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Elizabeth Renzetti on her mother, Mildred

Elizabeth Renzetti on her mother, Mildred

In honour of Karen von Hahn’s beautiful memoir, What Remains, which examines her relationship to her mother through the lens of the objects they both loved, I’ve been thinking about the things that tie me to my mother, Mildred. She is a singularly important person in my life, a companion and inspiration, who is composed of equal parts white wine, books, and curiosity. She lives for experiences rather than possessions, but there are material things that will always remind me of her.

Red lipstick: It doesn’t really matter what brand or the precise shade so long as it’s some variety of strumpet crimson. Once, as she lay in the hallway of an emergency ward, suffering from the largest ulcer the doctor had ever seen, my mother occupied herself with reapplying her lipstick. I argued in favour of pallor: “No one will know how sick you are,” I whispered, “if you look like Elizabeth Taylor on one of her wedding days.” My mother brushed my protests aside, understanding her path to health was paved with Revlon: “If I’m going to get better, I need to feel like myself.”

The neighbour’s roses: In the same way that food is always more appealing on other people’s plates, my mother feels flowers are more beautiful in other people’s gardens, which is why she likes to liberate them. At night she will slip out, shears in hand, to free roses drooped over fences, lupins in ditches, lilacs wild in the no man’s land of laneways. A lover of beauty, she’s also scrupulously fair. Only flowers longing to escape will find their way onto her table.

A new church: A devout Roman Catholic, my mother loves nothing more than a new church. It is a way to express her faith and her compassion (there is always someone who is ailing who could use a candle and a prayer). From early on she taught us that we could make a wish for every new church we entered; I’m not entirely sure this is official Vatican policy.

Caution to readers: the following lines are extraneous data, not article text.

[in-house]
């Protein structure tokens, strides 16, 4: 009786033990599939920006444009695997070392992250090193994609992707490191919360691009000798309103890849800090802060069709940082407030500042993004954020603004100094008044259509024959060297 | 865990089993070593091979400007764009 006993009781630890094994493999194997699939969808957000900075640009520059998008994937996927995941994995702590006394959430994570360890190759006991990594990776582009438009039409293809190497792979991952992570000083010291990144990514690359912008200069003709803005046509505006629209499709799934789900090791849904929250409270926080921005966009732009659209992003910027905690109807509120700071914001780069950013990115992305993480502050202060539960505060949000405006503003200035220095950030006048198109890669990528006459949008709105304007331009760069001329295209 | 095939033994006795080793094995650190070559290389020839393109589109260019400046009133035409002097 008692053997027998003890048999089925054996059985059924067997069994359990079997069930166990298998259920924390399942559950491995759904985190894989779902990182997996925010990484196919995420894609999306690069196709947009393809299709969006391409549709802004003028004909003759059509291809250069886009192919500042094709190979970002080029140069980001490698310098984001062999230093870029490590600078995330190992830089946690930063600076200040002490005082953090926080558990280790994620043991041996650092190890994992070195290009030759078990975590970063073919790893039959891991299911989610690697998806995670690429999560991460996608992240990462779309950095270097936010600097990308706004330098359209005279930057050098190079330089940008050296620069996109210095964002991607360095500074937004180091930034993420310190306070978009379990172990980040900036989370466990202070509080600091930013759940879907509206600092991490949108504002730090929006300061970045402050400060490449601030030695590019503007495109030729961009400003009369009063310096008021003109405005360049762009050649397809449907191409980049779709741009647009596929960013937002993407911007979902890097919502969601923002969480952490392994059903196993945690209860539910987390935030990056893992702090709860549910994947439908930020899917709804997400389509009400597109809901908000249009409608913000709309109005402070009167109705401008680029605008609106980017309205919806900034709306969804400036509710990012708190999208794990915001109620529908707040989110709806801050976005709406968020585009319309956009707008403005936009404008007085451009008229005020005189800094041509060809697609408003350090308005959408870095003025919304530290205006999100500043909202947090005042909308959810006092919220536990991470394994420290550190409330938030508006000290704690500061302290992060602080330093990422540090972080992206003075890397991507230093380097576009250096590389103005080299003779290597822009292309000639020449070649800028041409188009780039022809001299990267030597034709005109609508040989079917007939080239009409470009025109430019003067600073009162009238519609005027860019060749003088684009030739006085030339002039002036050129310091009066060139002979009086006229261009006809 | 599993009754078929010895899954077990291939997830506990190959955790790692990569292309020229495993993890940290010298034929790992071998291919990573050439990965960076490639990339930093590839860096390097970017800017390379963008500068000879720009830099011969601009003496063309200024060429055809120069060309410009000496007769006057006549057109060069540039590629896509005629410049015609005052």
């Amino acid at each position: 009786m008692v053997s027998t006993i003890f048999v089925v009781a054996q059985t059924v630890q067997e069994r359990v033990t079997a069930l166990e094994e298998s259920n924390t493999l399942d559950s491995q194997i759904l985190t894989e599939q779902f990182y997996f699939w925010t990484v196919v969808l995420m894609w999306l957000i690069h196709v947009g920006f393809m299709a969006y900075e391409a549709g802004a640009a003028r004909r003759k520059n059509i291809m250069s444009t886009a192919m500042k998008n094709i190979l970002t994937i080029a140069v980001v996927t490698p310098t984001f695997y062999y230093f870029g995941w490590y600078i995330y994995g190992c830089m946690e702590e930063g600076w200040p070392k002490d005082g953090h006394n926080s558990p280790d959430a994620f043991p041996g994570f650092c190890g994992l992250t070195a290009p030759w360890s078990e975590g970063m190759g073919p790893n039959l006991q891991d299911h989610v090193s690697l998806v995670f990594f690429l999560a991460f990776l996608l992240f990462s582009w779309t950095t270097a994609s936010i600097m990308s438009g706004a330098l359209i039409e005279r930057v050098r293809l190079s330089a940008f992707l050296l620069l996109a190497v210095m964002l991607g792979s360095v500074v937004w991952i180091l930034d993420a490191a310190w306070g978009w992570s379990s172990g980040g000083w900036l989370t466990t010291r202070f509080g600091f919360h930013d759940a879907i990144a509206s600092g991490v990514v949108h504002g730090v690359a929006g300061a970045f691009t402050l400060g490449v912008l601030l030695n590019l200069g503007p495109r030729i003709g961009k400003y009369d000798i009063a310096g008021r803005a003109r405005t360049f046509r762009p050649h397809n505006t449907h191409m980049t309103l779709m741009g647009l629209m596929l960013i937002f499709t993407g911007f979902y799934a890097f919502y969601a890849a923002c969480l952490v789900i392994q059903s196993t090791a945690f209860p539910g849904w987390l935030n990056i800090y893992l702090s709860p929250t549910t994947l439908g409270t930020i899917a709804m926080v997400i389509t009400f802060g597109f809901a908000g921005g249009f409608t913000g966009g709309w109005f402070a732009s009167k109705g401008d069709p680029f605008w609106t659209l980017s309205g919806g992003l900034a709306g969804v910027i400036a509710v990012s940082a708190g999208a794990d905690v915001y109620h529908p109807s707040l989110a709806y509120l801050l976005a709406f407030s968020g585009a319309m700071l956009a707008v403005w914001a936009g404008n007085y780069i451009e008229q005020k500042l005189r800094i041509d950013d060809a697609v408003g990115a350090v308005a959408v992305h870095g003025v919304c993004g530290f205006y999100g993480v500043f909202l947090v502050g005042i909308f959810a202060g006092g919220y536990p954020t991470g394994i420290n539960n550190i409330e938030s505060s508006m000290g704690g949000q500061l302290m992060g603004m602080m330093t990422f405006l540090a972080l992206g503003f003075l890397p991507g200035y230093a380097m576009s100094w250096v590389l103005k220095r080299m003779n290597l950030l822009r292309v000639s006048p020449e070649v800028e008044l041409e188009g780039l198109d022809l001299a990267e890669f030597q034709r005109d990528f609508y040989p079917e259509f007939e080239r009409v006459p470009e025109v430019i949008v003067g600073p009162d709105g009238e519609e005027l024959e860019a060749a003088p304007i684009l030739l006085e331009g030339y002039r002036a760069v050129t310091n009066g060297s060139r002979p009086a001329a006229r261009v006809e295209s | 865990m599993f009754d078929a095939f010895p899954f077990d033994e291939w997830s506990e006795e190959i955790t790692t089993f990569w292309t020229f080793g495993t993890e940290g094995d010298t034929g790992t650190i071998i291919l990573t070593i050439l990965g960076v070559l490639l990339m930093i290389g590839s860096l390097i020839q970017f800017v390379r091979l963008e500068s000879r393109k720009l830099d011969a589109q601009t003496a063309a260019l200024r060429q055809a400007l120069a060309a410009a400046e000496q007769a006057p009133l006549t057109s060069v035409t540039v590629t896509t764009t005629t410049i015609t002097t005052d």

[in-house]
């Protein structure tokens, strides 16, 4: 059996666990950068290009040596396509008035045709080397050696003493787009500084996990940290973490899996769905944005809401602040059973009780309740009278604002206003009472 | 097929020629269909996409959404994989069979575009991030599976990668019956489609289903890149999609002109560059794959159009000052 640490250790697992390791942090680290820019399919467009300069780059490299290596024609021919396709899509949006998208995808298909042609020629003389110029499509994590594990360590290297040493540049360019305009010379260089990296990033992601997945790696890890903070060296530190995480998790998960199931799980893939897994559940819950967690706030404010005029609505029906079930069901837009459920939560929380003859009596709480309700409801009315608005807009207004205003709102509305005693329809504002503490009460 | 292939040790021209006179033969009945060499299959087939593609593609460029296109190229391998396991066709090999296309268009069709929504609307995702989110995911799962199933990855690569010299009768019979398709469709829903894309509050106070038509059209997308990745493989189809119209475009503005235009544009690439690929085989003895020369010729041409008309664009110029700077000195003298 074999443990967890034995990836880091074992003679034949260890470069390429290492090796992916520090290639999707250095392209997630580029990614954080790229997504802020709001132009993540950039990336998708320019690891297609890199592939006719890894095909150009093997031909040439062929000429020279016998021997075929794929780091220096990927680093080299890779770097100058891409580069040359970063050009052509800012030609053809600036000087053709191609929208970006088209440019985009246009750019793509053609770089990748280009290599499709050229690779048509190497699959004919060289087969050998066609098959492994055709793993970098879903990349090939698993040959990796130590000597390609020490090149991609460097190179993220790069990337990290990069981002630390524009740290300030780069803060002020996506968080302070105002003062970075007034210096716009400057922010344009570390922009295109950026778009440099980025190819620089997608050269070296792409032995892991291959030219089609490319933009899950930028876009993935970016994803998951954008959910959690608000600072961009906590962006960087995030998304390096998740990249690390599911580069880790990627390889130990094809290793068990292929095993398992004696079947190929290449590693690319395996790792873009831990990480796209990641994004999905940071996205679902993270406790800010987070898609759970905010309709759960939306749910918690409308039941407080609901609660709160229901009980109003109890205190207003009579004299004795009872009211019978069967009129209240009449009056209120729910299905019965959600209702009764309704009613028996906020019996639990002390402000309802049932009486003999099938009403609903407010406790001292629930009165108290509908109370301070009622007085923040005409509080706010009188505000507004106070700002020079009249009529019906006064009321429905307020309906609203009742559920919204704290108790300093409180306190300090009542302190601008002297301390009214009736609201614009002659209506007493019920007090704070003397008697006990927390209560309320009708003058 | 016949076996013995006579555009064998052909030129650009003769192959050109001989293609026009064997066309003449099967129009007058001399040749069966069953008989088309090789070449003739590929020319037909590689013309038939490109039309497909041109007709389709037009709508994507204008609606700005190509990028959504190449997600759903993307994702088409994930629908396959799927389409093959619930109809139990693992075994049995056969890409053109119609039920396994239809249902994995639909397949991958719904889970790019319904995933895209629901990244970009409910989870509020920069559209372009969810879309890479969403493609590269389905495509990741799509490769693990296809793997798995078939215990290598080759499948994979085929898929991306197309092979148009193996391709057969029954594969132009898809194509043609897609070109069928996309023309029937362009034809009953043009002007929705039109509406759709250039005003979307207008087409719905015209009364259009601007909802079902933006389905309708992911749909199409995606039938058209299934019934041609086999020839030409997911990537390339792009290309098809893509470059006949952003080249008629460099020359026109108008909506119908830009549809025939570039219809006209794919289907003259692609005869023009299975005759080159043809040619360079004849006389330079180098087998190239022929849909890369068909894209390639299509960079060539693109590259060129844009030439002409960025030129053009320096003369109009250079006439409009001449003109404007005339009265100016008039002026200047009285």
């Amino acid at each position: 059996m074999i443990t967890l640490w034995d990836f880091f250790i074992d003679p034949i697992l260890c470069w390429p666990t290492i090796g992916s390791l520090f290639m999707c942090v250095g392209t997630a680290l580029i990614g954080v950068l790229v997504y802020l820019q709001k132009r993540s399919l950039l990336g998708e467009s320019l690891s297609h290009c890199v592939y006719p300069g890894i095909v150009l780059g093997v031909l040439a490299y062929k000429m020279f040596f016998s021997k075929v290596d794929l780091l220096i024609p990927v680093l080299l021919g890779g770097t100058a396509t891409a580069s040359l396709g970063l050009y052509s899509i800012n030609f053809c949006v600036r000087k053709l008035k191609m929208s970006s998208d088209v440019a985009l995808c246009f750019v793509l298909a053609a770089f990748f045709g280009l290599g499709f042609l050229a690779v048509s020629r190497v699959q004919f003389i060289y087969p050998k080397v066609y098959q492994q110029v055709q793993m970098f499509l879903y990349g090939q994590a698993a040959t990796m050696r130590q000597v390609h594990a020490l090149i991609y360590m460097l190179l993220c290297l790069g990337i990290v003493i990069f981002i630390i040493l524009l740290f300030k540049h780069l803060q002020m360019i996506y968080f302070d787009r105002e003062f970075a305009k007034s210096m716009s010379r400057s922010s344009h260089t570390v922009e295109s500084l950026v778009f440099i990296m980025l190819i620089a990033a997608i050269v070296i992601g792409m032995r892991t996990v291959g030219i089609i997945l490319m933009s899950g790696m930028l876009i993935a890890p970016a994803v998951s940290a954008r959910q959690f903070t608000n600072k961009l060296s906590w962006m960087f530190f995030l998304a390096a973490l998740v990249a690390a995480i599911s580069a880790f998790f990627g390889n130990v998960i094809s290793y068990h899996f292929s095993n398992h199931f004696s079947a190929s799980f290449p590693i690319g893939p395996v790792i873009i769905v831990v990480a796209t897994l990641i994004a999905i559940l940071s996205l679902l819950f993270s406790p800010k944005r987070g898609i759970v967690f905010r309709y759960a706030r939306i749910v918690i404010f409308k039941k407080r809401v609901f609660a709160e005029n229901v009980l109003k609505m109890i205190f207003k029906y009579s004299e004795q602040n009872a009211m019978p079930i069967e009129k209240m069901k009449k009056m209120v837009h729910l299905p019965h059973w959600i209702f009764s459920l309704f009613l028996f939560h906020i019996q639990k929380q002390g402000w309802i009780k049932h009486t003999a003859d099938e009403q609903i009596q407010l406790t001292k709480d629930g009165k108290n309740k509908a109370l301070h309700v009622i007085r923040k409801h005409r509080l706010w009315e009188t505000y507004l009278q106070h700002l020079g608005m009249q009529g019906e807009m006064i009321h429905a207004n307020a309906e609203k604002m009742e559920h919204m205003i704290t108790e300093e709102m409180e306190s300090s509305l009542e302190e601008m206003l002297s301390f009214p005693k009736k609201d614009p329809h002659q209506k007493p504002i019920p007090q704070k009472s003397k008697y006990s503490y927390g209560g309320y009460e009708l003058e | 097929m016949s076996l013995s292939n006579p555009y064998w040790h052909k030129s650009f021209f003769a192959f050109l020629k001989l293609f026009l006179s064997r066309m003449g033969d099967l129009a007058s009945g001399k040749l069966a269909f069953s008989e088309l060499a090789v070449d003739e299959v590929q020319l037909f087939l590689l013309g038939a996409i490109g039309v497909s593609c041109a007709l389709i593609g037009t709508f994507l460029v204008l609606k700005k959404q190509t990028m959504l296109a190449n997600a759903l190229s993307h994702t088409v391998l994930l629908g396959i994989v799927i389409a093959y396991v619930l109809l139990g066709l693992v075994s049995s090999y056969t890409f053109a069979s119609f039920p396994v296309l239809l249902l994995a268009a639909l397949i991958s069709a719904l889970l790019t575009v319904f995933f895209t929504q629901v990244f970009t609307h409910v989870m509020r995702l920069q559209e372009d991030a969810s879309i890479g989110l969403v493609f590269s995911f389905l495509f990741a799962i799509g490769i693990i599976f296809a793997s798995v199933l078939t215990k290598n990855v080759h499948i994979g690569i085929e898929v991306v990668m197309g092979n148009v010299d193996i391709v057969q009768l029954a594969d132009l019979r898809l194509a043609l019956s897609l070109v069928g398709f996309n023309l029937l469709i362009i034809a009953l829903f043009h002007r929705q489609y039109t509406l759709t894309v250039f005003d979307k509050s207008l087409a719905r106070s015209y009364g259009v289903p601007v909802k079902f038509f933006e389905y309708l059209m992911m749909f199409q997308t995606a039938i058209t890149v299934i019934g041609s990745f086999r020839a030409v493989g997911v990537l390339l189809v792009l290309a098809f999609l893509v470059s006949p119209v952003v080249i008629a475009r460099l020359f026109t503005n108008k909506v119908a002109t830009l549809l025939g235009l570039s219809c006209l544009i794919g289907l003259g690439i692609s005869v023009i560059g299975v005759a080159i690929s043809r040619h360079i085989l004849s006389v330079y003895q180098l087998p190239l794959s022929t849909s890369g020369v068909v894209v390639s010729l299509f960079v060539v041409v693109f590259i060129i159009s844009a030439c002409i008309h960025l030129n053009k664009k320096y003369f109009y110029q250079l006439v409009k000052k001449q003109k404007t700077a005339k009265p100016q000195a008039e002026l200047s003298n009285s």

A cigarette package: Mildred hasn’t smoked in decades, but one of my most indelible memories involves her and a pack of Sweet Caporals. I was young and awkward, and I’d just gotten my period when I sidled into her bedroom one day. She was a nurse and a wise soul and would know what to do. She put down the book she was reading, picked up the cigarette package, emptied it out, and on the back drew the female reproductive system, complete with tiny ovaries and scooting hormones. She explained the whole business to me as I sat next to her on the bed, feeling protected and loved (she left out the decades of cramps and mood swings that lay in the future, thank God). I’ve often wished I still had that cigarette package. Instead, I have Mildred, and that’s priceless.



Why are there so few women in politics? Why is public space, whether it’s the street or social media, still so inhospitable to women? What does Carrie Fisher have to do with Mary Wollstonecraft? And why is a wedding ceremony Satan’s playground?

These are some of the questions that bestselling author and acclaimed journalist Elizabeth Renzetti examines in her new collection of essays. Drawing upon Renzetti’s decades of reporting on feminist issues, Shrewed is a book about feminism’s crossroads. From Hillary Clinton’s failed campaign to the quest for equal pay, from the lessons we can learn from old ladies to the future of feminism in a turbulent world, Renzetti takes a pointed, witty look at how far we’ve come — and how far we have to go.

If Nellie McClung and Erma Bombeck had an IVF baby, this book would be the result. If they’d lived at the same time. And in the same country. And if IVF had been invented. Well, you get the point.


ELIZABETH RENZETTI is a columnist for the Globe and Mail, and has reported for many years from Toronto, Los Angeles, and London. She is also the bestselling author of the novel Based on a True Story, which was a finalist for the Kobo Emerging Writer Prize and a Canadian bestseller. She lives in Toronto with her husband, author and Globe and Mail columnist Doug Saunders, and their two children.


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